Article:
2008 – U.S. reaches peak prison population at 2,307,500 federal and state inmates. A total of 770,000 people work in the corrections sector—by comparison, 880,000 workers are in the U.S. auto industry.

2009 – New York State modifies the Rockefeller Drug Laws by eliminating mandatory minimum sentences and significantly restoring judges’ ability to order treatment and rehabilitation instead of incarceration.

2010 – The rate of intimate partner violence has declined 67 percent since 1993.

Fair Sentencing Act (FSA) reduces sentencing disparity between crack and powder cocaine from 100:1 to 18:1.

Right on Crime, an organization serving as a source for conservative-led criminal justice reform, is founded.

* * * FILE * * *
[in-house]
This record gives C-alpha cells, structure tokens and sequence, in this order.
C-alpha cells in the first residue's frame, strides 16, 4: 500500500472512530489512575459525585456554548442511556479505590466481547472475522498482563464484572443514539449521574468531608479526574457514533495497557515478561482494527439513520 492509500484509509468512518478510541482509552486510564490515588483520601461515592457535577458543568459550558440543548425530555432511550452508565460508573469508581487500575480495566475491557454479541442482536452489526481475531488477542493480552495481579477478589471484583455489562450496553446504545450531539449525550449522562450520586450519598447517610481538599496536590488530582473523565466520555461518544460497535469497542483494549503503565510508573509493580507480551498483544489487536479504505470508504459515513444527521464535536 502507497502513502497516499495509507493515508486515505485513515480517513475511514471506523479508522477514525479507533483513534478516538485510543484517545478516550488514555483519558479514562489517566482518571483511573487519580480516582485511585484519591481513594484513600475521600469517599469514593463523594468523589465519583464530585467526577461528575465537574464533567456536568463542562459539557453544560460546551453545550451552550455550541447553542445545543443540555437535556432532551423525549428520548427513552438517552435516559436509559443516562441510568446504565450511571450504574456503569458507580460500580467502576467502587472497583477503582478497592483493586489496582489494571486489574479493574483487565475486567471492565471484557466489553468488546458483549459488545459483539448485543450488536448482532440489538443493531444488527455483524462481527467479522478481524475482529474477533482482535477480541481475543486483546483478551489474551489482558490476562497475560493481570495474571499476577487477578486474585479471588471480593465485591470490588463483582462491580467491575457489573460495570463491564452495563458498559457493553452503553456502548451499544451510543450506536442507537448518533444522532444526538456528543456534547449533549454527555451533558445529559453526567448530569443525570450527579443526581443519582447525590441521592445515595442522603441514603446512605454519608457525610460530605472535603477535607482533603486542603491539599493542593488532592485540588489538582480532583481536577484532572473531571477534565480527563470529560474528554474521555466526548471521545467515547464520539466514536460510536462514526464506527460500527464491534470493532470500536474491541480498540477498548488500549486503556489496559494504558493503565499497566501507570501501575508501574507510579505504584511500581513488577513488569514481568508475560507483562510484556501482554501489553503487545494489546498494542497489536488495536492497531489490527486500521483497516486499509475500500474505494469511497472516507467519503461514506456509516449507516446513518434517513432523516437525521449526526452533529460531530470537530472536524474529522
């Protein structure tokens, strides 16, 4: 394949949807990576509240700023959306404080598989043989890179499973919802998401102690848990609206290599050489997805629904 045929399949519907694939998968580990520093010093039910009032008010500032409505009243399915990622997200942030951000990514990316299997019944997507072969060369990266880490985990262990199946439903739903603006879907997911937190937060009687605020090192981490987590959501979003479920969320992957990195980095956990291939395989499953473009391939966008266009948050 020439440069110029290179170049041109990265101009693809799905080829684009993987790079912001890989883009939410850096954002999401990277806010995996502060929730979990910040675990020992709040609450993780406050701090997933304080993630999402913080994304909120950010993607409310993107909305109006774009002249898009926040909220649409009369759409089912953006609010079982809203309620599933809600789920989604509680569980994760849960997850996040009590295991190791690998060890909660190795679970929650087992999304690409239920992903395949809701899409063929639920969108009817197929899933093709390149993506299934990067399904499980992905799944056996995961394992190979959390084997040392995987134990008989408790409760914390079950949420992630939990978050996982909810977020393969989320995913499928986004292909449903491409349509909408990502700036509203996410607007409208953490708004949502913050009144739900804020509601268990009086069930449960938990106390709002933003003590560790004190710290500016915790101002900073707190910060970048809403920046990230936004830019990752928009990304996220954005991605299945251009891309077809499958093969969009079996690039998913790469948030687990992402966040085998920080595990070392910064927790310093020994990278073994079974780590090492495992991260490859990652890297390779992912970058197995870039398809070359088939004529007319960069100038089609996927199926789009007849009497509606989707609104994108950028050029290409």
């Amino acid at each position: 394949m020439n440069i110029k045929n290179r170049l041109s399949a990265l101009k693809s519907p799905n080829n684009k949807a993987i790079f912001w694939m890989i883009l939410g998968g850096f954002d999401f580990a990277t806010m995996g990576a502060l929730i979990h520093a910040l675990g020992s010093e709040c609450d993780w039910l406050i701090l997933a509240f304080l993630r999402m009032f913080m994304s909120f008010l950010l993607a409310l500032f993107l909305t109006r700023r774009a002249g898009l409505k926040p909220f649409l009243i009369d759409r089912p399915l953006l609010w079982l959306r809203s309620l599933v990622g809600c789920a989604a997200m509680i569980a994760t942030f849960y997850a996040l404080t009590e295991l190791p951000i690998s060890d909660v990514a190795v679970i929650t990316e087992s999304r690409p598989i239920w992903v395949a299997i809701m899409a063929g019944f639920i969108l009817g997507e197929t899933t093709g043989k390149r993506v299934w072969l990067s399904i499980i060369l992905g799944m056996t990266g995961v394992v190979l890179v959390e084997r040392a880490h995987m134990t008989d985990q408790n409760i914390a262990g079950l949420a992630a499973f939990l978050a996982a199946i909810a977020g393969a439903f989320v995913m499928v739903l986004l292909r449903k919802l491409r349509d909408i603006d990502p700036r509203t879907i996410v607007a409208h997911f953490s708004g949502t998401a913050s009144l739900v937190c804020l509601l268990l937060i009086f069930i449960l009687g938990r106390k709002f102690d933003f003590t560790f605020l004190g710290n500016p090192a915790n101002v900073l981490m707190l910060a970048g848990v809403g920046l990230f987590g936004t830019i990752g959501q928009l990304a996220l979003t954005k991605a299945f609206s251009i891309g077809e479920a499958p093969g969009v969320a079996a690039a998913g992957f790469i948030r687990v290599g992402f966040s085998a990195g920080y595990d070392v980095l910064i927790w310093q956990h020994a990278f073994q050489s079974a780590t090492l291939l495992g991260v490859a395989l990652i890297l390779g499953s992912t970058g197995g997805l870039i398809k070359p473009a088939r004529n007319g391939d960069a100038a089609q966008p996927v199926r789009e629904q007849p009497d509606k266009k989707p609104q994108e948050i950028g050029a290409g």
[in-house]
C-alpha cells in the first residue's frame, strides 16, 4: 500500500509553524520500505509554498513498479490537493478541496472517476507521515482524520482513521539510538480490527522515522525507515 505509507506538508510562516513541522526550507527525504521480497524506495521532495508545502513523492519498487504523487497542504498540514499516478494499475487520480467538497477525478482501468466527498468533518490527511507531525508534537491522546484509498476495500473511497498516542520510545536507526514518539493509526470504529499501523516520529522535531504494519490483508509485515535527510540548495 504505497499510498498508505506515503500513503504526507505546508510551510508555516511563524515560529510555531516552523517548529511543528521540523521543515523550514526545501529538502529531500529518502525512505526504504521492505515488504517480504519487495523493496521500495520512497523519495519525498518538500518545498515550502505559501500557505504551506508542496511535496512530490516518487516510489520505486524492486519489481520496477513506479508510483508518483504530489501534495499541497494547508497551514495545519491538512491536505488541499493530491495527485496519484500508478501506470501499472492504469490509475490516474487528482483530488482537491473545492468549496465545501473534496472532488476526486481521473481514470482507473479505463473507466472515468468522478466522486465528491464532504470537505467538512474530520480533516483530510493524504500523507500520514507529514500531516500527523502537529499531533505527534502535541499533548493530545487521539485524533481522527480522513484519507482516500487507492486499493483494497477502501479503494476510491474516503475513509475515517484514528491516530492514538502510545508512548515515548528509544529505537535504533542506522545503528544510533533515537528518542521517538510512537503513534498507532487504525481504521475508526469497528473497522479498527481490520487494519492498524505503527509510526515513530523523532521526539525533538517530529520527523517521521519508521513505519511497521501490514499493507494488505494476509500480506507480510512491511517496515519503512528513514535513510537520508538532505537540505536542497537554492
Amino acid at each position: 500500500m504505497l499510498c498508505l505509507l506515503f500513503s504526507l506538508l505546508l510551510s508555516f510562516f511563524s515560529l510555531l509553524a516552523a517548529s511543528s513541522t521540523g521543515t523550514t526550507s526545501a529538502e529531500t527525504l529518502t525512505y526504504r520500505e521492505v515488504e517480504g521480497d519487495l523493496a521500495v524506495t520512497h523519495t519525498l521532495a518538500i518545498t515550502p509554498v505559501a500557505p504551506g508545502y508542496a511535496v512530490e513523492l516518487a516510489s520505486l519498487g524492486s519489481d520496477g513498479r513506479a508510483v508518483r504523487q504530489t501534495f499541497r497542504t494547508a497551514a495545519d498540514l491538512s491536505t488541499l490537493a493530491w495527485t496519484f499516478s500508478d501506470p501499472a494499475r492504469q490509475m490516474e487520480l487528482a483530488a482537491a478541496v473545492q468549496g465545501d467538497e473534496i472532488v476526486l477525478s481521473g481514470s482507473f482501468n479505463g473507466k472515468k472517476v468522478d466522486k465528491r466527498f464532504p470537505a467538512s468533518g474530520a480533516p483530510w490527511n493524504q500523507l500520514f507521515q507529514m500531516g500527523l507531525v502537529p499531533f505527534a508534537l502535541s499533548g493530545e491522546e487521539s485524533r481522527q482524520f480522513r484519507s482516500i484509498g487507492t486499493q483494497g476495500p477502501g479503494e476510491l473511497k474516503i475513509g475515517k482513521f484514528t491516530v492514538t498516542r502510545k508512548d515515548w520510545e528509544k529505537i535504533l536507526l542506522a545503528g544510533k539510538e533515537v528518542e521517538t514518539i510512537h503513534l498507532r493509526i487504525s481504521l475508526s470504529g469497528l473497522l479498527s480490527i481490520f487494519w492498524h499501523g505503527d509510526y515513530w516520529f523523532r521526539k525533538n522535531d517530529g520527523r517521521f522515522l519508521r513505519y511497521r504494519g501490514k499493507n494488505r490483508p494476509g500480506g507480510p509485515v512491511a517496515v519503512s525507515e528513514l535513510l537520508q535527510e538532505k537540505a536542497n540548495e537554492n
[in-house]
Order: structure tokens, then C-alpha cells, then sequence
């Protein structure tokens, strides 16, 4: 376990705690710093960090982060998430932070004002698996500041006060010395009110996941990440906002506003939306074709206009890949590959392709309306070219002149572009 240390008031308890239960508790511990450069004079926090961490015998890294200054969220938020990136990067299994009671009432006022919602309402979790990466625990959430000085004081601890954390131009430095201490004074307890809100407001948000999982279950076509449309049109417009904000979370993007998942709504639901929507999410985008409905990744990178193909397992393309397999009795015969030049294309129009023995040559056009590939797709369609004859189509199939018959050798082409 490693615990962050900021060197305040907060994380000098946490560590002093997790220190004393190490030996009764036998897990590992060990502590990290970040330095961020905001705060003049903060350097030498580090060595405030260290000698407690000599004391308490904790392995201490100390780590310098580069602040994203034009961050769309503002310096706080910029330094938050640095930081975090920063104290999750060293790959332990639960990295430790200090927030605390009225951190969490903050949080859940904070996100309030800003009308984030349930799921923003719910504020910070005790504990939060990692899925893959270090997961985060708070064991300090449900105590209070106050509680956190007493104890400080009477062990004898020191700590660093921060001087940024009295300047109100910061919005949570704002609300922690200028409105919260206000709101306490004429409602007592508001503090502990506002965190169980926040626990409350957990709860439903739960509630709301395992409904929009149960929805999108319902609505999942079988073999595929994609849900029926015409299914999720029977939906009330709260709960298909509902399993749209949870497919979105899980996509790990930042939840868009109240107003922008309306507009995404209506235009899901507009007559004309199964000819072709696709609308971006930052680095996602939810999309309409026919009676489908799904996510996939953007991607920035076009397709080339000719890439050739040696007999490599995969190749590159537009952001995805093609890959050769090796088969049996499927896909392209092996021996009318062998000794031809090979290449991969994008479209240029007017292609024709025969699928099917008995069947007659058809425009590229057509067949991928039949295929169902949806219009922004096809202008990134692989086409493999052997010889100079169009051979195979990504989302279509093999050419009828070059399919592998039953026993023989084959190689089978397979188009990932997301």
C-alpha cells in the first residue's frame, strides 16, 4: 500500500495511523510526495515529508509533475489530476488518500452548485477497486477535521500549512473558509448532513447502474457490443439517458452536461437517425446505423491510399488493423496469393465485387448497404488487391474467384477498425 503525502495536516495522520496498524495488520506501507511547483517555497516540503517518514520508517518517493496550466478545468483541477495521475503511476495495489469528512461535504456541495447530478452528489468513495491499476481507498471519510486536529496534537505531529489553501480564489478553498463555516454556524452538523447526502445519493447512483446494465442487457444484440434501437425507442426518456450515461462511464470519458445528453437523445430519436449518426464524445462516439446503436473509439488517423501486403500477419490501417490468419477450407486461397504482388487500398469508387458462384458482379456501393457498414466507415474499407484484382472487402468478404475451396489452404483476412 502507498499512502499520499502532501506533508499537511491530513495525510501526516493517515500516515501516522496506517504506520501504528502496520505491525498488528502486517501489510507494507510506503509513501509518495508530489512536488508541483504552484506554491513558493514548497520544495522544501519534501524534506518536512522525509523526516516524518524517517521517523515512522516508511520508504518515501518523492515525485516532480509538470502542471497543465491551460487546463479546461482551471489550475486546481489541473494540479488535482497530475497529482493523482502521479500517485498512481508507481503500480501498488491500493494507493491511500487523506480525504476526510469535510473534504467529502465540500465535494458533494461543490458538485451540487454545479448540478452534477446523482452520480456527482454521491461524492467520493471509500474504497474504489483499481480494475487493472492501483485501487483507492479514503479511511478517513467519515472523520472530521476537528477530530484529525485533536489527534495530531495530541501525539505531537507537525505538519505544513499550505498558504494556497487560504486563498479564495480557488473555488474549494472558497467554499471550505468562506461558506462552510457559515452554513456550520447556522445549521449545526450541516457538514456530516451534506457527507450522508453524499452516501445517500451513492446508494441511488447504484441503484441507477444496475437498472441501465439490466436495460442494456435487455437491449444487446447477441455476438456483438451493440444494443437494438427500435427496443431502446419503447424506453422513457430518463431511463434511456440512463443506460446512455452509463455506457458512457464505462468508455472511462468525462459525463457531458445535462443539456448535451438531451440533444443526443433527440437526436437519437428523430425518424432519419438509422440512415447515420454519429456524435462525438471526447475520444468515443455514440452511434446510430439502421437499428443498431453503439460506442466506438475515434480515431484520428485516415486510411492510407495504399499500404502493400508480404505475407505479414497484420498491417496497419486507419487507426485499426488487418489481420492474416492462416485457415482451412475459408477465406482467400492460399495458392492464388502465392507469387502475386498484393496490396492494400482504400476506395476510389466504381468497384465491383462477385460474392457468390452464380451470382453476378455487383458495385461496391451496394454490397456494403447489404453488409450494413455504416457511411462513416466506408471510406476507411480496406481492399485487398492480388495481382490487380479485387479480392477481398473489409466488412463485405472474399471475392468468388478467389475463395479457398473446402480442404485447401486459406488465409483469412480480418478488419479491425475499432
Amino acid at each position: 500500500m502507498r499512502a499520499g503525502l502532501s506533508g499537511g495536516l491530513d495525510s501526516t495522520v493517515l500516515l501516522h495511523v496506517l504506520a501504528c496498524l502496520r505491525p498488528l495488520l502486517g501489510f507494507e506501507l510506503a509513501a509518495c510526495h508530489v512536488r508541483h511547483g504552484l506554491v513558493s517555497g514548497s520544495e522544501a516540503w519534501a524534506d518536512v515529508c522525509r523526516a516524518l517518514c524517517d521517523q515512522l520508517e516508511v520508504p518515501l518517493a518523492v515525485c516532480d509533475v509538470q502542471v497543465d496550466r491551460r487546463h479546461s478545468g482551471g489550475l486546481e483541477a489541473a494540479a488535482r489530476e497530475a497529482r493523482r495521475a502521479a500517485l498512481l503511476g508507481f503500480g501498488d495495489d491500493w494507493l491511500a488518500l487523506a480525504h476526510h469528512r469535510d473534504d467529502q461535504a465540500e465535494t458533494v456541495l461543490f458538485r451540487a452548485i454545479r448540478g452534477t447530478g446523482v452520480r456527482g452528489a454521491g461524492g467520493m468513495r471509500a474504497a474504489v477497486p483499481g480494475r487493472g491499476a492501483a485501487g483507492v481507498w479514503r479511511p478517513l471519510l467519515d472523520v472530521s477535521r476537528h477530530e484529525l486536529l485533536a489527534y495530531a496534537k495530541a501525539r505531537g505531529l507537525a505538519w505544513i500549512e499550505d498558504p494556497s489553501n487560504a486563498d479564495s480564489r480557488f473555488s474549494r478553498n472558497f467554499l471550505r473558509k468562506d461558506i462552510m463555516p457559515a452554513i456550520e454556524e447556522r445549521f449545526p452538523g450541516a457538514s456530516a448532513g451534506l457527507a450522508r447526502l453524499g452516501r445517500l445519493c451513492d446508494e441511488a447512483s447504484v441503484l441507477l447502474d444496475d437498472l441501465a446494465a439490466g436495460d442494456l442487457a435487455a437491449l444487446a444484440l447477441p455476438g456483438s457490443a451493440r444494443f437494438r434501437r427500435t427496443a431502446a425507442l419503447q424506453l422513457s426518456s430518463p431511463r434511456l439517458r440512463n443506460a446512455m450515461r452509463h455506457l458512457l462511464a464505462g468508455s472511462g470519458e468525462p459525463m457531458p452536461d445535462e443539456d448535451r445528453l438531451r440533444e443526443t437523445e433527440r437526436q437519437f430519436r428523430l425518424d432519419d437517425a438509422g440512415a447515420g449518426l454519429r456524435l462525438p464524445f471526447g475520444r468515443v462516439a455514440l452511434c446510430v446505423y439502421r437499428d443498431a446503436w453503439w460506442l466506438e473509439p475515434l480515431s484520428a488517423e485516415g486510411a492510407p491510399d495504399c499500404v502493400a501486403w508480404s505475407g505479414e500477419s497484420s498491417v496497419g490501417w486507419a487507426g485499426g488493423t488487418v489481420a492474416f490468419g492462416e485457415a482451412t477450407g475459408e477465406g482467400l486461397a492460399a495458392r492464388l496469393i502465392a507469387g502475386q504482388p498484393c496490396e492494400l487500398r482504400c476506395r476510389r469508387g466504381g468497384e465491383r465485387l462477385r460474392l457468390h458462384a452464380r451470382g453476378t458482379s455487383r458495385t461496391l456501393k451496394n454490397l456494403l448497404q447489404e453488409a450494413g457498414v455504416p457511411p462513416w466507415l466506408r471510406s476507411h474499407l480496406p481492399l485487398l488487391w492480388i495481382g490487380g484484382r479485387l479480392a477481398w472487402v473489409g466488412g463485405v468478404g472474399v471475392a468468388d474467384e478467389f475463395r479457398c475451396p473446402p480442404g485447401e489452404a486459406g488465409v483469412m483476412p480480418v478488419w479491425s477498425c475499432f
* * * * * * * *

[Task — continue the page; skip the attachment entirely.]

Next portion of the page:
Us State And Federal Prison Population 1925 2012

2011 – U.S. Sentencing Commission votes to retroactively apply new FSA sentencing guidelines to individuals sentenced before the law was enacted.

2012 – California revises its three-strikes law, limiting the imposition of a life sentence to cases in which the third felony conviction is for a serious or violent crime. At least 17 states and the federal government have partially repealed or lessened the severity of mandatory sentences.

The number of admissions to federal and state prisons—609,800—is the lowest number since 1999.

2013 – Since 2000, 29 states have taken steps to roll back mandatory sentences. And since 2009, more than 30 states have reformed their drug laws. In the past 20 years, the overall rate of violent crime in the U.S. has declined more than 70 percent.

March 7, 2013 – VAWA reauthorized for a third time. New provisions include the recognition of tribes’ power to prosecute both Native American and non-Native Americans who assault Native American spouses.

Admissions And Releases

January 17, 2014 – The 2014 federal fiscal budget includes $28 million, up from $6 million in 2013, to support new states participating in JRI and to enhance implementation efforts in states that are already participating.